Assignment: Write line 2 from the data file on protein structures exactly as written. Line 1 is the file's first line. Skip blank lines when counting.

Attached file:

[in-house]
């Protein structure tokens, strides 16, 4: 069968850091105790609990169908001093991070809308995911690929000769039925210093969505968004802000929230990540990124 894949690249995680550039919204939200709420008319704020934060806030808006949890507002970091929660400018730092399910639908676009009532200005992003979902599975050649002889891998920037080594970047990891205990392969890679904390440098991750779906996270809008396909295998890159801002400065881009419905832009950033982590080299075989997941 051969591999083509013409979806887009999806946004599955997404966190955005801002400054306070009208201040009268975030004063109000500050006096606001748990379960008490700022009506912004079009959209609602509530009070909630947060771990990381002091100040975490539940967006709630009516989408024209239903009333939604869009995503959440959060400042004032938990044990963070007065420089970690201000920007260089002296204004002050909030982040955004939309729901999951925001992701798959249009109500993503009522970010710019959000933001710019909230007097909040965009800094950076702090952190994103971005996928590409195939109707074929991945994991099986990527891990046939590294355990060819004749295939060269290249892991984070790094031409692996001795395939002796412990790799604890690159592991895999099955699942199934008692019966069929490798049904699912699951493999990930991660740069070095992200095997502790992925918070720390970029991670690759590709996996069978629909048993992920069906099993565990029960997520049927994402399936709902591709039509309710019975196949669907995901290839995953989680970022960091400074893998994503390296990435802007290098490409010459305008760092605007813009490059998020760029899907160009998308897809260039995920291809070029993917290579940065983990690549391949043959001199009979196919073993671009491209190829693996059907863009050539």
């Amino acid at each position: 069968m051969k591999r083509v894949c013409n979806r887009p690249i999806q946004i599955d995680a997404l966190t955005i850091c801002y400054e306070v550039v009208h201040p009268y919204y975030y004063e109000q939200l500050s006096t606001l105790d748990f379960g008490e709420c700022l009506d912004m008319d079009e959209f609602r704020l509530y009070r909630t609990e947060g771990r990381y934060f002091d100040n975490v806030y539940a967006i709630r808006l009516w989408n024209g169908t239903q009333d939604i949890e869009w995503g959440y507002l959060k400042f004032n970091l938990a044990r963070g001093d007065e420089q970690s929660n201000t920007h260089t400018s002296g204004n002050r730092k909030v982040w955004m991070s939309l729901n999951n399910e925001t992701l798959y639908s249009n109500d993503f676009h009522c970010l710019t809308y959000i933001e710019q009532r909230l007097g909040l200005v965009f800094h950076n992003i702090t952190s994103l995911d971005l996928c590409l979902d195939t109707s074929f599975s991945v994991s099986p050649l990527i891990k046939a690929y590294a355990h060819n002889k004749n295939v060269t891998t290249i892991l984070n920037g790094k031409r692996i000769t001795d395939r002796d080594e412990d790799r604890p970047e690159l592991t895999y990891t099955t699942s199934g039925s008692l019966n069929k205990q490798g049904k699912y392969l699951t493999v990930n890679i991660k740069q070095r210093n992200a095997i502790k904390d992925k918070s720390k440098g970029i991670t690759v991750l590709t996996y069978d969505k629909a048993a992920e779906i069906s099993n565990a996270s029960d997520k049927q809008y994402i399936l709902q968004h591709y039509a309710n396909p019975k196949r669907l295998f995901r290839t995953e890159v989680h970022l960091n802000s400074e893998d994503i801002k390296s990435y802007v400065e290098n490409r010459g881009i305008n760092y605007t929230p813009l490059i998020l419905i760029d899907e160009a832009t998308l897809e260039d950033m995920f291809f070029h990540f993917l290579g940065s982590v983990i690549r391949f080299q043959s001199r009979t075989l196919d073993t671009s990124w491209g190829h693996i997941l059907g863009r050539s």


């Protein structure tokens, strides 16, 4: 069968850091105790609990169908001093991070809308995911690929000769039925210093969505968004802000929230990540990124 894949690249995680550039919204939200709420008319704020934060806030808006949890507002970091929660400018730092399910639908676009009532200005992003979902599975050649002889891998920037080594970047990891205990392969890679904390440098991750779906996270809008396909295998890159801002400065881009419905832009950033982590080299075989997941 051969591999083509013409979806887009999806946004599955997404966190955005801002400054306070009208201040009268975030004063109000500050006096606001748990379960008490700022009506912004079009959209609602509530009070909630947060771990990381002091100040975490539940967006709630009516989408024209239903009333939604869009995503959440959060400042004032938990044990963070007065420089970690201000920007260089002296204004002050909030982040955004939309729901999951925001992701798959249009109500993503009522970010710019959000933001710019909230007097909040965009800094950076702090952190994103971005996928590409195939109707074929991945994991099986990527891990046939590294355990060819004749295939060269290249892991984070790094031409692996001795395939002796412990790799604890690159592991895999099955699942199934008692019966069929490798049904699912699951493999990930991660740069070095992200095997502790992925918070720390970029991670690759590709996996069978629909048993992920069906099993565990029960997520049927994402399936709902591709039509309710019975196949669907995901290839995953989680970022960091400074893998994503390296990435802007290098490409010459305008760092605007813009490059998020760029899907160009998308897809260039995920291809070029993917290579940065983990690549391949043959001199009979196919073993671009491209190829693996059907863009050539």